Third of older people 'wouldn't feel safe in Northern Ireland hospital'
A damning report has revealed 37% of older people in Northern Ireland would not feel safe in an NHS hospital, leading to calls from a charity for urgent action.
The poll by the Northern Ireland Pensioners' Parliament shows a catalogue of fears that elderly people are concerned about including prescription charges and a mistrust over the transparency of health service decisions.
Age Sector Platform (ASP), the charity responsible for the Pensioners Parliament, says the report shows health provision declining despite ambitious plans for reform.
The poll of 700 people also revealed 76% of pensioners don't believe time allocated for domiciliary care is adequate, and nine out of 10 (89%) think waiting times for non-emergency treatment and care are getting longer.
When it comes to GP appointments, 77% think it's harder to get one compared to five years ago.
They also said if forced to pay prescription charges they would cut back on other essentials or pick and choose between prescriptions.
More than three-quarters (78%) of older people were satisfied with their last visit as a patient to their doctor's surgery.
Robert Hasson from ASP said the research was a "damning assessment" of the current state of our health and social care service.
"Worryingly, the majority of older people do not believe decisions made in relation to health and social care are open and transparent," he said.
"Premature decisions made in relation to statutory residential care homes and meals on wheels services have certainly added to this mistrust.
"It's clear the only way trust can be earned back is through genuine and meaningful consultation with patients and honest communication with the public.
"Recently there have been proposals to reintroduce prescription charges in Northern Ireland.
"If forced to pay they would cut back on other essentials or pick and choose between prescriptions."
A Department of Health spokeswoman said: "HSC Trusts know that older people can be especially vulnerable and they have measures in place to address this.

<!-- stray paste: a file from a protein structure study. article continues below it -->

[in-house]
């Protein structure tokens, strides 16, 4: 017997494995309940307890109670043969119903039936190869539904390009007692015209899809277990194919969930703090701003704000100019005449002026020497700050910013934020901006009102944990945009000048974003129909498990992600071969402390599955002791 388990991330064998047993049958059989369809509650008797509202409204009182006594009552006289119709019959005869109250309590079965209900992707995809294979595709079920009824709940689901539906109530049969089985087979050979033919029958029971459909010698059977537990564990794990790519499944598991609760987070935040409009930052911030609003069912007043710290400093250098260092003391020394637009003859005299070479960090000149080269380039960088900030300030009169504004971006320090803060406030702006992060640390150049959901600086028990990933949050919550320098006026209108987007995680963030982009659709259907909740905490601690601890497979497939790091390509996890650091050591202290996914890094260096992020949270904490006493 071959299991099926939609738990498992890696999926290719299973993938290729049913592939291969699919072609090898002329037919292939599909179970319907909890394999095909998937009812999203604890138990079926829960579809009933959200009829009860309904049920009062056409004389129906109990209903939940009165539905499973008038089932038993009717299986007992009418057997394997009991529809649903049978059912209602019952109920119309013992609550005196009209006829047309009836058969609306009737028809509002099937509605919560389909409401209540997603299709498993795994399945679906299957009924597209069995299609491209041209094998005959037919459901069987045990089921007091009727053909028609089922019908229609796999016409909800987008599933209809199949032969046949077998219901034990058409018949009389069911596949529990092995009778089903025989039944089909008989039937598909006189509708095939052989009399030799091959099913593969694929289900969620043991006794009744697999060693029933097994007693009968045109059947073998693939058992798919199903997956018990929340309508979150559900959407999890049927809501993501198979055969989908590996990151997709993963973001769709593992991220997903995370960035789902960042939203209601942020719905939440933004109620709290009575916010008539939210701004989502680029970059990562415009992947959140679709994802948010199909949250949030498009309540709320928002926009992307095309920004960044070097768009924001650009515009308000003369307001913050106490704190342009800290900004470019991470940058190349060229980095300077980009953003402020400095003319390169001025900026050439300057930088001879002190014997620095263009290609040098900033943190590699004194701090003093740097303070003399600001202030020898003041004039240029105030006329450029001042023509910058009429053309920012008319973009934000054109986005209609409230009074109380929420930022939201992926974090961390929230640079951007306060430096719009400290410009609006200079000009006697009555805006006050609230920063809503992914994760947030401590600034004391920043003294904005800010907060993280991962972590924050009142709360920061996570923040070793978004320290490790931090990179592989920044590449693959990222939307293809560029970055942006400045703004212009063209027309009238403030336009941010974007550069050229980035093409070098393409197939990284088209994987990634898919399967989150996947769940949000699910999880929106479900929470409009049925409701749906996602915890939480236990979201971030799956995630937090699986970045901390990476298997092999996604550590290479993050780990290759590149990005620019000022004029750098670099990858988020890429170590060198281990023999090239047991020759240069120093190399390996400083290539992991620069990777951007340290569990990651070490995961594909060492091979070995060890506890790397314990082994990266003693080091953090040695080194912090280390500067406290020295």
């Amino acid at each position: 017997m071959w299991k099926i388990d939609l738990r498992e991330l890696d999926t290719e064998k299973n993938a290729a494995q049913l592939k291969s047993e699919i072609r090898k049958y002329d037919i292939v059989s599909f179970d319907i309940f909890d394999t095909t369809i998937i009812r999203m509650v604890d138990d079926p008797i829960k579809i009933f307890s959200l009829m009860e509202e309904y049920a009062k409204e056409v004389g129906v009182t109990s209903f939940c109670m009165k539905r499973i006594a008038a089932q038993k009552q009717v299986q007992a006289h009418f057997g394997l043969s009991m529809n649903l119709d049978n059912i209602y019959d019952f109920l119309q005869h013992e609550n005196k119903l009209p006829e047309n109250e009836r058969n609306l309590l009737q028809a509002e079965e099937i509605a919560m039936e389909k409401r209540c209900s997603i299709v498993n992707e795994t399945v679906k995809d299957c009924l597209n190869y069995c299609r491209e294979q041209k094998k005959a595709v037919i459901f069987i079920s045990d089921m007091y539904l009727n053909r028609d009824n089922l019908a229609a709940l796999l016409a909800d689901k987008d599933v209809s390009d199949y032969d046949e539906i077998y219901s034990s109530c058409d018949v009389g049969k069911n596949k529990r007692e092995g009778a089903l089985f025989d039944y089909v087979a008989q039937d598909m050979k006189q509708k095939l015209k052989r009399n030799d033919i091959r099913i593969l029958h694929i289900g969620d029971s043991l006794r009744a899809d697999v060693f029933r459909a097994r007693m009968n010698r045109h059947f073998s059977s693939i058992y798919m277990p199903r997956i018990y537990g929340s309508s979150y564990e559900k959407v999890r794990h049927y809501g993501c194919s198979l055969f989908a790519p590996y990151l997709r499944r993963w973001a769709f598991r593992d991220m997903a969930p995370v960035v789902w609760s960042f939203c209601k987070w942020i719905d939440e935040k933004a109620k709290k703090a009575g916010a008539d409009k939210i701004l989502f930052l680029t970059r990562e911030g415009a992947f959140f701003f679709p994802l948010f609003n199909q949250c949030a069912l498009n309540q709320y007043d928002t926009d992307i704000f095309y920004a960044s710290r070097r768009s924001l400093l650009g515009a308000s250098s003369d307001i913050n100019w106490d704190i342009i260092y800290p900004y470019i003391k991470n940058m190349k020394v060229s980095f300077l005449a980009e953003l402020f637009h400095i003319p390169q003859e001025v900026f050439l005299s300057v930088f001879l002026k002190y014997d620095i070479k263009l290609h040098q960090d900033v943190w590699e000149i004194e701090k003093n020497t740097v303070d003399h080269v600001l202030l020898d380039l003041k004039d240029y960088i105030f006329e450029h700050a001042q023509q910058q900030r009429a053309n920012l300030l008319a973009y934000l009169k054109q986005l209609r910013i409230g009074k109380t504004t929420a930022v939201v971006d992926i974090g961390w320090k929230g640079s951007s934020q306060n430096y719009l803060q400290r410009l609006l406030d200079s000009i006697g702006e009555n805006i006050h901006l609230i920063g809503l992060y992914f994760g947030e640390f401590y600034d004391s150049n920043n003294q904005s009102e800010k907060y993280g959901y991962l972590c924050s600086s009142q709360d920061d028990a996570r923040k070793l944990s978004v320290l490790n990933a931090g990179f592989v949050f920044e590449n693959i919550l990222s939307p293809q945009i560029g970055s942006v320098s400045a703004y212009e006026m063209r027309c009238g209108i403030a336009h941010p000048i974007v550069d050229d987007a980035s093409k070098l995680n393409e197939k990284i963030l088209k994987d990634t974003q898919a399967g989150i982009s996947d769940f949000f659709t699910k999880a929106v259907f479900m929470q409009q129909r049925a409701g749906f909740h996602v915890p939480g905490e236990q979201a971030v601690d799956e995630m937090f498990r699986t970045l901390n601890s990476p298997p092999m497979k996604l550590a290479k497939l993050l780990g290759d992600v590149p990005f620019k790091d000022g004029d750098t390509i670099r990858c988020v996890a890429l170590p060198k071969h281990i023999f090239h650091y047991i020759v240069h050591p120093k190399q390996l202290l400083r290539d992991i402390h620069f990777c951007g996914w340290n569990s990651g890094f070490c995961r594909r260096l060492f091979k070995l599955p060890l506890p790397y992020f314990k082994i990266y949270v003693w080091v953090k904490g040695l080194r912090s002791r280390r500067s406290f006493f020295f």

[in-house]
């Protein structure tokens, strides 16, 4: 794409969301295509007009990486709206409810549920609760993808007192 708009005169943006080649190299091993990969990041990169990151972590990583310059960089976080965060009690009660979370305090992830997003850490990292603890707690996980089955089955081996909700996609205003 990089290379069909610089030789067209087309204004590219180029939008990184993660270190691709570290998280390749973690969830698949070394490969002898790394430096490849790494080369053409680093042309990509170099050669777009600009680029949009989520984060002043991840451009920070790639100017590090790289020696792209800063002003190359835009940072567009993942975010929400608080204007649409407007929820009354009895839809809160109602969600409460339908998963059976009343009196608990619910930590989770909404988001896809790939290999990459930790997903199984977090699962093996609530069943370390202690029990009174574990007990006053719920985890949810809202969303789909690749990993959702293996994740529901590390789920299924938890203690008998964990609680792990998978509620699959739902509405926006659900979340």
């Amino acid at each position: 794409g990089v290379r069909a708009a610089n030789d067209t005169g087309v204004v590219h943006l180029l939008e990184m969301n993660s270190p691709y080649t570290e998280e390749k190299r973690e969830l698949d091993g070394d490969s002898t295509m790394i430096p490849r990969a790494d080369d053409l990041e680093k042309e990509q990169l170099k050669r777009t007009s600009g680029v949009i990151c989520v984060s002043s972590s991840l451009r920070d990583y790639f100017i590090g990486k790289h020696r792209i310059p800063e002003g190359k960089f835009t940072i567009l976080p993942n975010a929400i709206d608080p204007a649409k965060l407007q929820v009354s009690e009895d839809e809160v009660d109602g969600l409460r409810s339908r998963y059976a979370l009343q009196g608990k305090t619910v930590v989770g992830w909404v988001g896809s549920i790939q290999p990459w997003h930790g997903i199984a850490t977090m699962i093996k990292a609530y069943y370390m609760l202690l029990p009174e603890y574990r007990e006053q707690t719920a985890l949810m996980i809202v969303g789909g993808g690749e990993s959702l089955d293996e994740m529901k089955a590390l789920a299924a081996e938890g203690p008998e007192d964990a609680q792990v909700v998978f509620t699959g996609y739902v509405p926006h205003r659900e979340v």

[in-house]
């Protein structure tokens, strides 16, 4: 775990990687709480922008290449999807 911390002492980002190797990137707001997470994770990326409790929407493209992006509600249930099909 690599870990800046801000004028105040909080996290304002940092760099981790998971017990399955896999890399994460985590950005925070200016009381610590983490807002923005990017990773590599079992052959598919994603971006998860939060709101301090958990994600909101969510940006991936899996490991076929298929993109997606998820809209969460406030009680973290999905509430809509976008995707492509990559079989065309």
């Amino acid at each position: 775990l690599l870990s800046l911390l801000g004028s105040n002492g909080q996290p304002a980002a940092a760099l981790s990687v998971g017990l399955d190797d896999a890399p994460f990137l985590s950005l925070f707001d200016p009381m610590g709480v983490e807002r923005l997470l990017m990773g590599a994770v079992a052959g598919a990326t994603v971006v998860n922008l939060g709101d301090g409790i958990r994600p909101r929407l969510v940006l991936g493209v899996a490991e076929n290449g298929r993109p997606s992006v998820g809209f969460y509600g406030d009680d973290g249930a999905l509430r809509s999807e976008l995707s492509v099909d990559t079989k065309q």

"The Health and Social Care Board is continuing to work with trusts to ensure that the best possible waiting time outcomes are delivered.
"Attending an emergency department can be daunting, and it is essential that patients have confidence that they will get safe and appropriate care.
"The HSC aims to provide care for all patients irrespective of their age, and all hospital patients should be treated in a timely way and with dignity and respect."
It comes on the same day a separate poll - published by the Royal College of General Practioners - showed that nearly three-quarters (72.5%) of adults in Northern Ireland believe that GP waiting times are now a national crisis.
The survey shows only one in 10 questioned was able to book an appointment with their GP within two days, and only one in five (20.3%) was able to get one within the same week.
‘No priority is given to dying people’
Margaret Galloway (71) from north Belfast says:
Recently I needed to access my out-of-hours GP service to get stronger pain relief for my husband after he was released from hospital to die at home.
On Easter Monday we waited almost five hours before a doctor was able to come out to the house.
It seems that no priority is given to people who are dying and who are in a great deal of pain.
I was then told we should hurry to a pharmacy in south Belfast, as it was due to close in the next half-an-hour, but upon arriving it was already closed.
Apparently the instructions given had been based on the previous day’s rota instead of that day’s; and the pharmacy in question hadn’t opened at all that day.
This was totally unacceptable, considering the circumstances. As an older person caring for another older person, I don’t want to see this happen again. Luckily, I had the help of my brother and stepdaughter, but without them I wouldn’t have been able to manage.
Despite my recent experience with the out-of-hours service, I have no problems with my local GP surgery. I have received excellent service and care.
Over the last year I have been concerned to read about the possibility of prescription charges being re-introduced. I feel strongly that older people in Northern Ireland should not have to pay for their medication. I take 21 tablets every day for a range of conditions, and I would worry about the impact prescription charges may have.